Introduction

If you’re performing commercial radiated and conducted emissions measurements strictly by the book, you will want to utilize a measurement receiver or spectrum analyzer that fully complies with CISPR 16-1-1. Briefly, this is what this means:

Note 1: The specifications in CISPR 16-1-1 apply to EMI receivers and spectrum analyzers. The term “measuring receiver” is also used in the EMC community and refers to both EMI receivers and spectrum analyzers.

Note 2: Often, the receiver specification under question depends on the frequency range of operation. In CISPR 16-1-1, there is one receiver specification covering the frequency range 9 kHz to 150 kHz (Band A), one covering 150 kHz to 30 MHz (Band B), one covering 30 MHz to 300 MHz (Band C), and finally one covering 300 MHz to 1,000 MHz (Band D). This article covers the 9 kHz to 1 GHz frequency range of operation and Bands A through D. Band E covers the 1 to 18 GHz frequency range of operation and has its own unique requirements.

Note 3: Specific requirements for measuring receivers used for military testing are found in MIL-STD-461G and DEF STAN 59-411.

Detectors

Peak, quasi-peak, EMI average, and root-mean square (RMS) average detectors, the characteristics for each are different for each frequency band.

Depending on the type of signal being measured (amplitude modulated, pulsed, frequency modulated, etc.), the measured level will vary, depending on the detector used for testing.

The peak detector, also known as the envelope detector, is the easiest to understand. It has a fast response and its output follows the envelope of the measured signal. When using this type of detector, testing goes much faster than when using one of the other types of detectors. In order to save a lot of time, savvy EMC engineers and managers will obtain most of their engineering emissions data using a peak detector and later, after they are sure their product will pass, utilize the other detector types for full compliance testing.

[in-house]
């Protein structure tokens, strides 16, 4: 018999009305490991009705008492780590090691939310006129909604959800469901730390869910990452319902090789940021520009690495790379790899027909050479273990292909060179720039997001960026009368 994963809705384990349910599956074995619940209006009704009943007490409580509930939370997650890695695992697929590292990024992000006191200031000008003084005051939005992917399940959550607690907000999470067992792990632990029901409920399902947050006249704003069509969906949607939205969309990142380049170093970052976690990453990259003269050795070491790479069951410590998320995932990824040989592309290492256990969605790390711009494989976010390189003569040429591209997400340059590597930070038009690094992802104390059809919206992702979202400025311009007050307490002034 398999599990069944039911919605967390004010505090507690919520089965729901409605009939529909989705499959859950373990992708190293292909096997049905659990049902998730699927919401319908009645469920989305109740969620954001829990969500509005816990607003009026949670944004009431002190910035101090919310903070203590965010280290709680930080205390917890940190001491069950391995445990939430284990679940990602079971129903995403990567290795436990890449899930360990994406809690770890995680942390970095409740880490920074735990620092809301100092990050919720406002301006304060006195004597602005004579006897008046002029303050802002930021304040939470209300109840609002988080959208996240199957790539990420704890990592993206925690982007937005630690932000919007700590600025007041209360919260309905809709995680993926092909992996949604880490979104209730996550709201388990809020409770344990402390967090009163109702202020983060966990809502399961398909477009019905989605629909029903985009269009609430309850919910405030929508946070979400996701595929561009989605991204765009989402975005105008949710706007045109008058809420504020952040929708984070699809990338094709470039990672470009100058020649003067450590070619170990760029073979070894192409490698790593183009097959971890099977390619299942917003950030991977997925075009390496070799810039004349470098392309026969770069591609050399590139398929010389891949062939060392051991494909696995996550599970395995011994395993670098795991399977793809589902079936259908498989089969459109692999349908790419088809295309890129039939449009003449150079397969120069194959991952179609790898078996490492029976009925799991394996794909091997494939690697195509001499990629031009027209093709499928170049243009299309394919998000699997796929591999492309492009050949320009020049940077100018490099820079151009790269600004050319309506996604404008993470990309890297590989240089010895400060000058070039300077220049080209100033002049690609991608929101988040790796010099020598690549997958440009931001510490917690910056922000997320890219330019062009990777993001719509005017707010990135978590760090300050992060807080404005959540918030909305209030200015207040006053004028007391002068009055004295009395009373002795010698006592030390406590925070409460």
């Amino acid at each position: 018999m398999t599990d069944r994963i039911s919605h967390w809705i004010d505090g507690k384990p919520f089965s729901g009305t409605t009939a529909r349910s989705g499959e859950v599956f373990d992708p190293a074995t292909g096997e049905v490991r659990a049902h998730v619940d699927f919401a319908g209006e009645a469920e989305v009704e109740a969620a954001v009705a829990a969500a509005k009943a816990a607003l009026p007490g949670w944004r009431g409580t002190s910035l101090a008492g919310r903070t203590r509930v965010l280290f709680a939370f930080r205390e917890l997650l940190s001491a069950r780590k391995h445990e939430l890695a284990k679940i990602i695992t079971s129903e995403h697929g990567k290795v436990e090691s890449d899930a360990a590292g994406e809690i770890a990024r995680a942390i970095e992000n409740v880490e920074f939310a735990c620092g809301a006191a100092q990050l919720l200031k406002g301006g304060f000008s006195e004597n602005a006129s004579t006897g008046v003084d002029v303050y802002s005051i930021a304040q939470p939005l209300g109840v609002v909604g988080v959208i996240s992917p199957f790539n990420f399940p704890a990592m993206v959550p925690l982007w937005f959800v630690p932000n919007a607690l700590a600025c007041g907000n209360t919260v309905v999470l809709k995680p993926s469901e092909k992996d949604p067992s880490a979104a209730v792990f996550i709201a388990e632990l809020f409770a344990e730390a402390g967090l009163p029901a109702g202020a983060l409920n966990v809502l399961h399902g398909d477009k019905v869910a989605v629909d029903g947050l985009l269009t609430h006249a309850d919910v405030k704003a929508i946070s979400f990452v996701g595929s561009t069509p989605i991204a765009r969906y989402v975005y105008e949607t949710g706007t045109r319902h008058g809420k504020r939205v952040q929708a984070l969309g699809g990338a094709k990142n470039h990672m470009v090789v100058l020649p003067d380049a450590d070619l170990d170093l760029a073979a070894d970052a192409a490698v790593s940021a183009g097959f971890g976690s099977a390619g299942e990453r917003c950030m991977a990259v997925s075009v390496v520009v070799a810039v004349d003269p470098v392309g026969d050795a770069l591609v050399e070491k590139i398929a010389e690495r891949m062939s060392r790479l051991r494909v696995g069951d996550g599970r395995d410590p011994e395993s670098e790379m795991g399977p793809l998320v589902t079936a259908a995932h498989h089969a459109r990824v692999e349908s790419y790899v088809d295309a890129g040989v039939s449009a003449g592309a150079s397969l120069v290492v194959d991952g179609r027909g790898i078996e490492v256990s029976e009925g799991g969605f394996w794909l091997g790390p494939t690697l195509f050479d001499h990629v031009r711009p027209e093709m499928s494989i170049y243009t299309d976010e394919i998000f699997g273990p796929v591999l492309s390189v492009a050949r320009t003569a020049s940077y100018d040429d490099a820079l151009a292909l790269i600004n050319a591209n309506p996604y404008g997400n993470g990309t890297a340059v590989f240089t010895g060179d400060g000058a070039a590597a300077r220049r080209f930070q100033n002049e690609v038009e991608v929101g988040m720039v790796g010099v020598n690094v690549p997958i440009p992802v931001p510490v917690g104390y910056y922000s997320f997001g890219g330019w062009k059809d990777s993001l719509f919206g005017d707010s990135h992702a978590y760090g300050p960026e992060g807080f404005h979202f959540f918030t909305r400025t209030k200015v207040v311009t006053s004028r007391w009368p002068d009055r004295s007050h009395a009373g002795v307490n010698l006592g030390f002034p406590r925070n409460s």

Next up is the average detector. The average detector simply measures the average value of the signal. The benefit of using this detector type is that any non-continuous (i.e. pulsed) signals that are measured with it will record a lower average value than if measuring continuous types of signals.

As the name implies, the quasi-peak detector is not truly a peak detector. It utilizes the following weighted charge and discharge times, which understate peak responses for signals with low pulse repetition rates.

Band A: 45ms charge time-constant; 500 ms discharge time-constant.

Band B: 1ms charge time-constant; 160 ms discharge time-constant.

Band C/D: 1ms charge time-constant; 550 ms discharge time-constant.

The RMS-average detector is a new type of weighting detector described in CISPR 16-1-1 that combines an RMS detector for pulse repetition frequencies above a corner frequency (fc) and the average detector for pulse repetition frequencies below fc. With this combination of characteristics, this type of detector is able to achieve a pulse response curve with 10 dB/decade above fc and 20 dB/decade below fc. The author is currently unaware of any product standards which utilize this detector type. The bandwidth requirements for measuring receivers with an RMS-average detector are the same as those for other types of detectors as noted later in this article.

Note 4: The corner frequency (fc) is the pulse repetition frequency above which the RMS-average detector behaves like an RMS-detector and below which the RMS-average detector has the slope of a linear average detector.